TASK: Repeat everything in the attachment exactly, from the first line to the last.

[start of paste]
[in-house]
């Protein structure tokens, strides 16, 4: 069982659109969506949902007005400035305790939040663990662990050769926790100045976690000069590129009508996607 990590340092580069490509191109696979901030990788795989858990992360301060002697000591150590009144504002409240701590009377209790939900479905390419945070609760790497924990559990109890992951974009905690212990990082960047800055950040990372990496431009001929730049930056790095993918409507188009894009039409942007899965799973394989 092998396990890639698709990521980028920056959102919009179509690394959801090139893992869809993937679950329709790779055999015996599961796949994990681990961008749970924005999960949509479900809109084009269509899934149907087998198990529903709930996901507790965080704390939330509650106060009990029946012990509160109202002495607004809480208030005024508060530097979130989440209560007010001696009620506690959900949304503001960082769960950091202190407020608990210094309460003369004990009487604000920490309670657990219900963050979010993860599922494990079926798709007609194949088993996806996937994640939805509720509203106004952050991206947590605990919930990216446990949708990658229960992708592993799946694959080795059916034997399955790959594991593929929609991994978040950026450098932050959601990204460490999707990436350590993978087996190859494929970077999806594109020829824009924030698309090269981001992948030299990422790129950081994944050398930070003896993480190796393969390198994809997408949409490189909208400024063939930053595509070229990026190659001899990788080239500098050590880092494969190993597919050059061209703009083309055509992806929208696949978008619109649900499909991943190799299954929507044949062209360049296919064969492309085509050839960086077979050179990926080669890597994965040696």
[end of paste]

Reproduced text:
[in-house]
């Protein structure tokens, strides 16, 4: 069982659109969506949902007005400035305790939040663990662990050769926790100045976690000069590129009508996607 990590340092580069490509191109696979901030990788795989858990992360301060002697000591150590009144504002409240701590009377209790939900479905390419945070609760790497924990559990109890992951974009905690212990990082960047800055950040990372990496431009001929730049930056790095993918409507188009894009039409942007899965799973394989 092998396990890639698709990521980028920056959102919009179509690394959801090139893992869809993937679950329709790779055999015996599961796949994990681990961008749970924005999960949509479900809109084009269509899934149907087998198990529903709930996901507790965080704390939330509650106060009990029946012990509160109202002495607004809480208030005024508060530097979130989440209560007010001696009620506690959900949304503001960082769960950091202190407020608990210094309460003369004990009487604000920490309670657990219900963050979010993860599922494990079926798709007609194949088993996806996937994640939805509720509203106004952050991206947590605990919930990216446990949708990658229960992708592993799946694959080795059916034997399955790959594991593929929609991994978040950026450098932050959601990204460490999707990436350590993978087996190859494929970077999806594109020829824009924030698309090269981001992948030299990422790129950081994944050398930070003896993480190796393969390198994809997408949409490189909208400024063939930053595509070229990026190659001899990788080239500098050590880092494969190993597919050059061209703009083309055509992806929208696949978008619109649900499909991943190799299954929507044949062209360049296919064969492309085509050839960086077979050179990926080669890597994965040696």